Chris Benoit: Was Roid Rage to Blame?


Pro wrestler Chris Benoit apparently was taking testosterone before his death, toxicology tests show.

Benoit, his wife, Nancy, and their son, Daniel, were found dead in their home in Fayetteville, Ga., near Atlanta in late June. The deaths are suspected to be a murder-suicide that began when Benoit allegedly killed his wife and son and ended when Benoit hanged himself.

Toxicology tests performed by the Georgia Bureau of Investigation (GBI) show that Chris Benoit had the anti-anxiety drug psychiatrist. And you have to be careful, because if you suddenly stop anabolic steroids, it can precipitate a profound depression.

Are there signs that parents or coaches should keep in mind — signs that a child, an athlete, may be using steroids?

One is change in musculature. Secondly, excessive acne. Third, irritability. Fourth, obsessing over muscle mass … becoming obsessed with the gym. Those would be sort of some of them. It’s basically a change in personality, an obsession with your body and putting on muscle and increasing lean body mass, [excessive] use of , obsessing over web sites that are directed towards body building.

It’s a little bit of a complicated question. If you talk about a [male] teenager, you have to distinguish between a normal adolescence, which is heralded by a surge in testosterone.

If it’s a difficult adolescence [in someone] who is not on anabolic steroids, they have a lot of acne, may be very irritable and may get many of the kinds of things we associate with anabolic steroids. Except in that case, the steroids are coming from his own testicles.

So it’s a difficult thing for parents. They may overlook the abuse of anabolic steroids, or conversely, they may take [someone] who’s not on anabolic steroids and assert that they are and lose the confidence of their kid.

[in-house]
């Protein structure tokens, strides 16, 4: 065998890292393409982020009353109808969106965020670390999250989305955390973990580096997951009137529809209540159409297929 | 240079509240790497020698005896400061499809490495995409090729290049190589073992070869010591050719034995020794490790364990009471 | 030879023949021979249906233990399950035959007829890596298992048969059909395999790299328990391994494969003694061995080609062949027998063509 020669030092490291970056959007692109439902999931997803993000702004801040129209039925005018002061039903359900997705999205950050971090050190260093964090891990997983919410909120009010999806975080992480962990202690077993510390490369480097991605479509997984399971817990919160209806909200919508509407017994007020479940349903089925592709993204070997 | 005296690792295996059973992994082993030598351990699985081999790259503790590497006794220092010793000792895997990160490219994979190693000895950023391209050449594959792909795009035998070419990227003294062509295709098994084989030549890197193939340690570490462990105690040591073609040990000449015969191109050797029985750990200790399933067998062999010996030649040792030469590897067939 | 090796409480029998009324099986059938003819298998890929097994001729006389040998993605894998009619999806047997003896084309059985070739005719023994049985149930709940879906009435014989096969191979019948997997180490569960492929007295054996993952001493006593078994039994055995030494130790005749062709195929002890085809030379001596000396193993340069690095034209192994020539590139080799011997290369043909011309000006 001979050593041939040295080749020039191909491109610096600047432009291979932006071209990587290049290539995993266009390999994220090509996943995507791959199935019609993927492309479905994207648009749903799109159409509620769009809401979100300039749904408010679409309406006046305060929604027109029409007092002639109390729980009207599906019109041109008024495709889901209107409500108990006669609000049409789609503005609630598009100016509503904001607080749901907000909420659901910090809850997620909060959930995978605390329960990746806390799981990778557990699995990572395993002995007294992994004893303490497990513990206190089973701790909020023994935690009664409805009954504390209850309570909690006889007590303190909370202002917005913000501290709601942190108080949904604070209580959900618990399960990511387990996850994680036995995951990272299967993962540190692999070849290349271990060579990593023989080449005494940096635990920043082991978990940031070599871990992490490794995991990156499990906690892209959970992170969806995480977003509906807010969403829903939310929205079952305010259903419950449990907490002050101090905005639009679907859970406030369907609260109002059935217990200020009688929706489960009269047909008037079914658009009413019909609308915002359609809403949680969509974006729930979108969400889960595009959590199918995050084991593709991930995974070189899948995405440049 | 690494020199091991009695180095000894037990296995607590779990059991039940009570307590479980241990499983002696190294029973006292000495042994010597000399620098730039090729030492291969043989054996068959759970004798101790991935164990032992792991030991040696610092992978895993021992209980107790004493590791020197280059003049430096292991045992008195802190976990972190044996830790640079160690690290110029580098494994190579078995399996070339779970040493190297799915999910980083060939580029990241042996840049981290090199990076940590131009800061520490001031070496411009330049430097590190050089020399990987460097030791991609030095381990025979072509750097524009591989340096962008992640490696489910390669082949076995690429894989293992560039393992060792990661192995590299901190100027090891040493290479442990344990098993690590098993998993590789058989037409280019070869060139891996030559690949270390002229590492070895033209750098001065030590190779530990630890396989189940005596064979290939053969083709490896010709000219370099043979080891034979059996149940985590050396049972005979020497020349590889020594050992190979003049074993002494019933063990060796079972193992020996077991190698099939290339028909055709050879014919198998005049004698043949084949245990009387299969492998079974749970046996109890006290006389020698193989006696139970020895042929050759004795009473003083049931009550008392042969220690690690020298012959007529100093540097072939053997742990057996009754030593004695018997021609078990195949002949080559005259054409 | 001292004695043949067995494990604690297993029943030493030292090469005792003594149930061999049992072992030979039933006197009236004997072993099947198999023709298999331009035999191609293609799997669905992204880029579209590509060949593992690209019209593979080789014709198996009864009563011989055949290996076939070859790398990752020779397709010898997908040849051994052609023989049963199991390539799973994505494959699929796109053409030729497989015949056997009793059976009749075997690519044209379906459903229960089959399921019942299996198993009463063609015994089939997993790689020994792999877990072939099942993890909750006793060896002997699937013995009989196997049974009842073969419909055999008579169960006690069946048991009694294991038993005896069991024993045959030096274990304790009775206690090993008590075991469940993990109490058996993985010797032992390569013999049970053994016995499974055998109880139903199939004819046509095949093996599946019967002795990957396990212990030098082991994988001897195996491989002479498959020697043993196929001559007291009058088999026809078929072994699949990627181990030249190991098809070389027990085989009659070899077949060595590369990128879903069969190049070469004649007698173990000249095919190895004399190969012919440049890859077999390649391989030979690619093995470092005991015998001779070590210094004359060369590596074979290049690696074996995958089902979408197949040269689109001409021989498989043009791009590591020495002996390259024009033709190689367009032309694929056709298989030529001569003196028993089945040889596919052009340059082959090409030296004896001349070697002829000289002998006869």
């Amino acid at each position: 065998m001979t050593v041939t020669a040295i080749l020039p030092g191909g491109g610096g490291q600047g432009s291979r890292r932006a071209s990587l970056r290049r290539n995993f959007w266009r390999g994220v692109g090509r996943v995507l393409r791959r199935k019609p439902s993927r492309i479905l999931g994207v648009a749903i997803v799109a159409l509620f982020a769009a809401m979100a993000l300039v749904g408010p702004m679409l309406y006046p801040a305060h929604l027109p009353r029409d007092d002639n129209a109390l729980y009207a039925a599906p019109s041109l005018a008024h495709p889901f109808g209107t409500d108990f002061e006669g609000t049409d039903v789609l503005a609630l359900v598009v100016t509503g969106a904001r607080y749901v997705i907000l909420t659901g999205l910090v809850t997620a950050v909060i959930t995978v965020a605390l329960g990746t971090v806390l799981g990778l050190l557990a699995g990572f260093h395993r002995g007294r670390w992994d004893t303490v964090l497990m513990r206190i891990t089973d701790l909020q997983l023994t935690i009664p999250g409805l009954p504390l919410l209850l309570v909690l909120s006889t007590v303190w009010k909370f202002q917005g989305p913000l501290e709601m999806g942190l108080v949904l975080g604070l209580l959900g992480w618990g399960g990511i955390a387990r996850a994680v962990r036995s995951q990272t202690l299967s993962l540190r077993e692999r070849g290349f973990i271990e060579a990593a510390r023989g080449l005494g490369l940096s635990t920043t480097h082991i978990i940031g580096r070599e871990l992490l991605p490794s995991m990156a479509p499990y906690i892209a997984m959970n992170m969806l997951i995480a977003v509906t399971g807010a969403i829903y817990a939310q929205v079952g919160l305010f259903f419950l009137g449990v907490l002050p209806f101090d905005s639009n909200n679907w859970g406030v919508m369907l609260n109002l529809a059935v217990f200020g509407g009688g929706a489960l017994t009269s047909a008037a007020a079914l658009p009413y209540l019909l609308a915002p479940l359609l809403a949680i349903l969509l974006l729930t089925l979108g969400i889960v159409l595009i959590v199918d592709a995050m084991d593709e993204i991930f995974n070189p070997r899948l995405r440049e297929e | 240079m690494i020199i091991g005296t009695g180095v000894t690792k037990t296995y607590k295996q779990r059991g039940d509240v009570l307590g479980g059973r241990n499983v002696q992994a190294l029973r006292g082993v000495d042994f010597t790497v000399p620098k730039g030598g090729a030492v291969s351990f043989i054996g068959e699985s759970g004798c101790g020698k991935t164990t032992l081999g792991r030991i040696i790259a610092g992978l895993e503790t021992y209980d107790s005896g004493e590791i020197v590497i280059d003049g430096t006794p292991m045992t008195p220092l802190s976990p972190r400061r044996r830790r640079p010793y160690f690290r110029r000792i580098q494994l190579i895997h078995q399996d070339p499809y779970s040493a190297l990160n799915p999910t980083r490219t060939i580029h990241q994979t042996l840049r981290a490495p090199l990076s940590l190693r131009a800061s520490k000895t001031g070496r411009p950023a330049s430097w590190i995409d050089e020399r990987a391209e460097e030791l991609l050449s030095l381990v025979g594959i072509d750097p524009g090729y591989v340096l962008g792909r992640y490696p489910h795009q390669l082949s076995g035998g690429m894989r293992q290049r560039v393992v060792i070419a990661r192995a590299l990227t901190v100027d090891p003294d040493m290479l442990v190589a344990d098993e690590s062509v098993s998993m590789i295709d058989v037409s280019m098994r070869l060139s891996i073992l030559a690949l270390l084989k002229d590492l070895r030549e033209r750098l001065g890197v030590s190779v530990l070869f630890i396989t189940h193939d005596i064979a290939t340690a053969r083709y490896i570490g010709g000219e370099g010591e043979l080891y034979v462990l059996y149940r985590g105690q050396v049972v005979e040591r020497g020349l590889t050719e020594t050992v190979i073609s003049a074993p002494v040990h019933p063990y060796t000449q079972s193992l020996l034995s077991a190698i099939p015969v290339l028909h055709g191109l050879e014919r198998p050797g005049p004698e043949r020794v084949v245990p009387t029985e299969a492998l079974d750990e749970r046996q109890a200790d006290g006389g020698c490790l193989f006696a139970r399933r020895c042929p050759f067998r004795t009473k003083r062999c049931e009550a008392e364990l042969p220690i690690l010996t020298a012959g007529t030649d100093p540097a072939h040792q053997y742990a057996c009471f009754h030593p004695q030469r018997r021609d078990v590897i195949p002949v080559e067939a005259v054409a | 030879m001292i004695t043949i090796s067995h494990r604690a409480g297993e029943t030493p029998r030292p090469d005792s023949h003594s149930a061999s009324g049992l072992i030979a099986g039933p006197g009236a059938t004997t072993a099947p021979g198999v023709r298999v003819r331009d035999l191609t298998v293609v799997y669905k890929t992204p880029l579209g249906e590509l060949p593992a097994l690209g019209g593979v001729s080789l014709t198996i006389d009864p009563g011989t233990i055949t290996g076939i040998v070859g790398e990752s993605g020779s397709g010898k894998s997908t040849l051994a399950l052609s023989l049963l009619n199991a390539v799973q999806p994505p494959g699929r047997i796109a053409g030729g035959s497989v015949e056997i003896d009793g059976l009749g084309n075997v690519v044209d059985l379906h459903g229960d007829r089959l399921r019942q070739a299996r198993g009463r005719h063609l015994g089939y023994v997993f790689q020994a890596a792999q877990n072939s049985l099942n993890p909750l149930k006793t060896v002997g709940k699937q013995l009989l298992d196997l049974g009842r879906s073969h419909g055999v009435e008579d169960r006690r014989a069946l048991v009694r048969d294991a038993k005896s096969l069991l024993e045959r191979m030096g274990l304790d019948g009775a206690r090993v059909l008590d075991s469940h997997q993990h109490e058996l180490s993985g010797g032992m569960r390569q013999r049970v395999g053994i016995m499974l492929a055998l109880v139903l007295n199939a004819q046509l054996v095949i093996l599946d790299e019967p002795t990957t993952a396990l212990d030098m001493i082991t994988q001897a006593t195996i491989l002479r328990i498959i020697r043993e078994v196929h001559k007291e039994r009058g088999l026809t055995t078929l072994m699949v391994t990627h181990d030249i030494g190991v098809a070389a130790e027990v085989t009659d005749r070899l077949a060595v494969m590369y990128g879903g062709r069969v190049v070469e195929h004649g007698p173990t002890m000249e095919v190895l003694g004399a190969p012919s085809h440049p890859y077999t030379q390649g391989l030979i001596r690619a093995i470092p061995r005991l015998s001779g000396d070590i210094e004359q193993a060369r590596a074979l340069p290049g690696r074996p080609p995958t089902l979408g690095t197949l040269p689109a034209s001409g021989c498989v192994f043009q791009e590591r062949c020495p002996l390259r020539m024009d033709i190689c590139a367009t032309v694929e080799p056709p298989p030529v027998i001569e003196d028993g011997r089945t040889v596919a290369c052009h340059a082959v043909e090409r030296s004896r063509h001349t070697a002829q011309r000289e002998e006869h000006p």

How young does some of this use begin?

We know that as many as 1.5% to 2% of eighth graders have used anabolic steroids at least once in their life, and between 3% and 4% of 12th graders have used anabolic steroids at least once in their life.

There are estimates that between half a million and a million youngsters have used anabolic steroids.

Is it very easy for them to get it?

Particularly with the Internet, it’s alarmingly so. And it also has much of the dynamics of other forms of drug dealing. They’re not philanthropists handing out steroids.

What else would you want to add, either about roid rage or anabolic steroid use?

My concern is that it’s a silent epidemic. [With drugs such as heroin and cocaine], you see people who don’t look well, are losing weight, they’re not concerned about their body. [People using anabolic steroids] look well, they’re putting on muscle mass, they’re more assertive, and so people don’t think that this could be the product of illicit drug use.

People have to be aware that this is a very dangerous behavior. We have to make — particularly parents and physicians — aware of this silent epidemic.